Here it is important to point out that, as several studies have shown, faith in God and religiosity prevent the occurrence of addictions and help people wanting to give up an addiction.
This is an extra parallel to the idea of prevenient grace expressed by Arminius. Grace—that is, God’s intervention—precedes, inspires, motivates, and ensures human change.
Following the same model of Arminius’ theology, according to which salvation can always be lost by a wrong choice, in the case of addictions we must emphasize the continuing danger of backsliding (it is no coincidence that alcoholics who enter the 12-step program of Alcoholics Anonymous, learn they will remain alcoholics for the rest of their lives).
There is a passage in the Bible that speaks of the problem of sin in terms that are relevant for understanding it as an addiction:
“We know that the law is spiritual; but I am unspiritual, sold as a slave to sin. I do not understand what I do. For what I want to do I do not do, but what I hate I do. And if I do what I do not want to do, I agree that the law is good. As it is, it is no longer I myself who do it, but it is sin living in me. For I know that good itself does not dwell in me, that is, in my sinful nature. For I have the desire to do what is good, but I cannot carry it out. For I do not do the good I want to do, but the evil I do not want to do—this I keep on doing. Now if I do what I do not want to do, it is no longer I who do it, but it is sin living in me that does it. So I find this law at work: Although I want to do good, evil is right there with me. For in my inner being I delight in God’s law; but I see another law at work in me, waging war against the law of my mind and making me a prisoner of the law of sin at work within me. What a wretched man I am! Who will rescue me from this body that is subject to death? Thanks be to God, who delivers me through Jesus Christ our Lord! So then, I myself in my mind am a slave to God’s law, but in my sinful nature a slave to the law of sin” (Romans 7:14-25).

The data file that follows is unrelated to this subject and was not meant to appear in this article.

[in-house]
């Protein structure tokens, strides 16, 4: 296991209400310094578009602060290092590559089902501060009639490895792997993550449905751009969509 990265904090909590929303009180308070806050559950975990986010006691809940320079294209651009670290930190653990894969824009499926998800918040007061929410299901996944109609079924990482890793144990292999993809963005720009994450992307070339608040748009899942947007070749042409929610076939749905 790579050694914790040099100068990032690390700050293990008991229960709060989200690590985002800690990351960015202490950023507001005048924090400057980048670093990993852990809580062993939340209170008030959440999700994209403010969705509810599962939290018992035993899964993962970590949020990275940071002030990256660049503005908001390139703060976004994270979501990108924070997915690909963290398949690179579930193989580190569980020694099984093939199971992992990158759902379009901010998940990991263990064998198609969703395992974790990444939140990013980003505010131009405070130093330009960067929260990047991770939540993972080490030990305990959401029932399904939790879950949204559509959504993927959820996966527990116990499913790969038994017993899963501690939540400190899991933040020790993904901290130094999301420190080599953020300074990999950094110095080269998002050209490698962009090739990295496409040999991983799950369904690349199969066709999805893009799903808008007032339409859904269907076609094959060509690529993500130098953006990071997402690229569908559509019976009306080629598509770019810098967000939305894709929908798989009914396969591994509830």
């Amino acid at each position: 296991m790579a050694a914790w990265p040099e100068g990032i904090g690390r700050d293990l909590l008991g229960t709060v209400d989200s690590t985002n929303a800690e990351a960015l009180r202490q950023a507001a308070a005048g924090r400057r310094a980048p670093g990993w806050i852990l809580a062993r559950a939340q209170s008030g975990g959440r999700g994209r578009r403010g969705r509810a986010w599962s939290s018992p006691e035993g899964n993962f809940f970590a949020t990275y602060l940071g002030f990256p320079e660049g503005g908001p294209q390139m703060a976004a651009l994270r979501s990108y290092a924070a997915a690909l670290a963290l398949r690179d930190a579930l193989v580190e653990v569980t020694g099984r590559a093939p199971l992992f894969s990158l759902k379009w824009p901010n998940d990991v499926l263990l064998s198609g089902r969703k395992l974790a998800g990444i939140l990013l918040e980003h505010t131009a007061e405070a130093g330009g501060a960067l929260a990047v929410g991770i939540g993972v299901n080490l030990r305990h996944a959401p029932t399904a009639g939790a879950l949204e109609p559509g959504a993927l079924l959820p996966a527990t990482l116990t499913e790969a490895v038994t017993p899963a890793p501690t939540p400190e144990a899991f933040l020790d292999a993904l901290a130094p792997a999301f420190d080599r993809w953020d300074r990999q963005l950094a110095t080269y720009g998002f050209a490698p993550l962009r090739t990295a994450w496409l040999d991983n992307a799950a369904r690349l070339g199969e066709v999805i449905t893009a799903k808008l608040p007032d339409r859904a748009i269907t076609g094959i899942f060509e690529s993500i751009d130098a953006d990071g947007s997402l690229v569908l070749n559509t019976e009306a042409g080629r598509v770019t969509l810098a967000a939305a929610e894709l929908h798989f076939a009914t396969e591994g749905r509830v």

In Paul’s words, sin itself is the bedrock of the most dangerous addiction there ever was. We are born into sin, we inherit it from others, we contribute to its development even when we do not realize it, we fall so easily into addictive, sin-induced behaviours, and we cannot easily change. Both sin and addiction create a spiral that is hard to escape. However, the good news is that there is a power greater than us that can lift us up and truly transform us.
This is the conclusion of historical theology teacher, Linda Mercadante, at the end of her analysis regarding the relationship between sin and addiction. “We can legitimately expect more of life, even though we will battle sin continually. Whether it is addiction or any other type of human dysfunction, the results are alienation, lack of human flourishing, and self-loss. To recover takes divine grace, and this route promises restoration to the human fullness for which everyone longs.”
Norel Iacob is Editor in Chief of ST Network and Semnele timpului.